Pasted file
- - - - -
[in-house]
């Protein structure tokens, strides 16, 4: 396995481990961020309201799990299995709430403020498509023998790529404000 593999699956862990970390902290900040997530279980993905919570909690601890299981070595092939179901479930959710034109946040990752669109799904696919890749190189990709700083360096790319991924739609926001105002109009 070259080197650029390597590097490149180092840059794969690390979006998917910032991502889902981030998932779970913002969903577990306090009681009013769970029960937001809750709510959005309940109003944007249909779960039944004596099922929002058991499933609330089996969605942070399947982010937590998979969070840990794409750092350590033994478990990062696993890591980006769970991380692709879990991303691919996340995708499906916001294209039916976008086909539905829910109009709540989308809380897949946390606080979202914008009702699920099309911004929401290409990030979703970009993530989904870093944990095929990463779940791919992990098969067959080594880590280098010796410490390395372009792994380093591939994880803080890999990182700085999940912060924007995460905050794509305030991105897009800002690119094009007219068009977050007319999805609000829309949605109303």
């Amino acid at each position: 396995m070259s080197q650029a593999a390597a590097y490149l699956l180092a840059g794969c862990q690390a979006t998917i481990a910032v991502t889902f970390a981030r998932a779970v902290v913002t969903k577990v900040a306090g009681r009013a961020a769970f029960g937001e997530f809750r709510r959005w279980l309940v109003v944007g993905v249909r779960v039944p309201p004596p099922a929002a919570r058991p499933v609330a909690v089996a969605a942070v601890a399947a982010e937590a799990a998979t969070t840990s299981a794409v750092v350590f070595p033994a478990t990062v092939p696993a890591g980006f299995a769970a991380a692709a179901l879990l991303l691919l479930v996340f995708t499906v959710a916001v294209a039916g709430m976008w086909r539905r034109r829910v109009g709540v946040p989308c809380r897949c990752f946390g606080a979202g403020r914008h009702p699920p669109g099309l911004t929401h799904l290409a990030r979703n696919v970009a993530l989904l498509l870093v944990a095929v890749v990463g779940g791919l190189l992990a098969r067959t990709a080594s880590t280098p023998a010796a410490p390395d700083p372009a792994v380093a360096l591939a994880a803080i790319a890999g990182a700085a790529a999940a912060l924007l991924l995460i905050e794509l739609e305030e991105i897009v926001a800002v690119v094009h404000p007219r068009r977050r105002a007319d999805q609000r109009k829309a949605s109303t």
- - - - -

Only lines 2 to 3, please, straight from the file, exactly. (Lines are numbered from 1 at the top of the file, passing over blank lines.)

């Protein structure tokens, strides 16, 4: 396995481990961020309201799990299995709430403020498509023998790529404000 593999699956862990970390902290900040997530279980993905919570909690601890299981070595092939179901479930959710034109946040990752669109799904696919890749190189990709700083360096790319991924739609926001105002109009 070259080197650029390597590097490149180092840059794969690390979006998917910032991502889902981030998932779970913002969903577990306090009681009013769970029960937001809750709510959005309940109003944007249909779960039944004596099922929002058991499933609330089996969605942070399947982010937590998979969070840990794409750092350590033994478990990062696993890591980006769970991380692709879990991303691919996340995708499906916001294209039916976008086909539905829910109009709540989308809380897949946390606080979202914008009702699920099309911004929401290409990030979703970009993530989904870093944990095929990463779940791919992990098969067959080594880590280098010796410490390395372009792994380093591939994880803080890999990182700085999940912060924007995460905050794509305030991105897009800002690119094009007219068009977050007319999805609000829309949605109303």
């Amino acid at each position: 396995m070259s080197q650029a593999a390597a590097y490149l699956l180092a840059g794969c862990q690390a979006t998917i481990a910032v991502t889902f970390a981030r998932a779970v902290v913002t969903k577990v900040a306090g009681r009013a961020a769970f029960g937001e997530f809750r709510r959005w279980l309940v109003v944007g993905v249909r779960v039944p309201p004596p099922a929002a919570r058991p499933v609330a909690v089996a969605a942070v601890a399947a982010e937590a799990a998979t969070t840990s299981a794409v750092v350590f070595p033994a478990t990062v092939p696993a890591g980006f299995a769970a991380a692709a179901l879990l991303l691919l479930v996340f995708t499906v959710a916001v294209a039916g709430m976008w086909r539905r034109r829910v109009g709540v946040p989308c809380r897949c990752f946390g606080a979202g403020r914008h009702p699920p669109g099309l911004t929401h799904l290409a990030r979703n696919v970009a993530l989904l498509l870093v944990a095929v890749v990463g779940g791919l190189l992990a098969r067959t990709a080594s880590t280098p023998a010796a410490p390395d700083p372009a792994v380093a360096l591939a994880a803080i790319a890999g990182a700085a790529a999940a912060l924007l991924l995460i905050e794509l739609e305030e991105i897009v926001a800002v690119v094009h404000p007219r068009r977050r105002a007319d999805q609000r109009k829309a949605s109303t």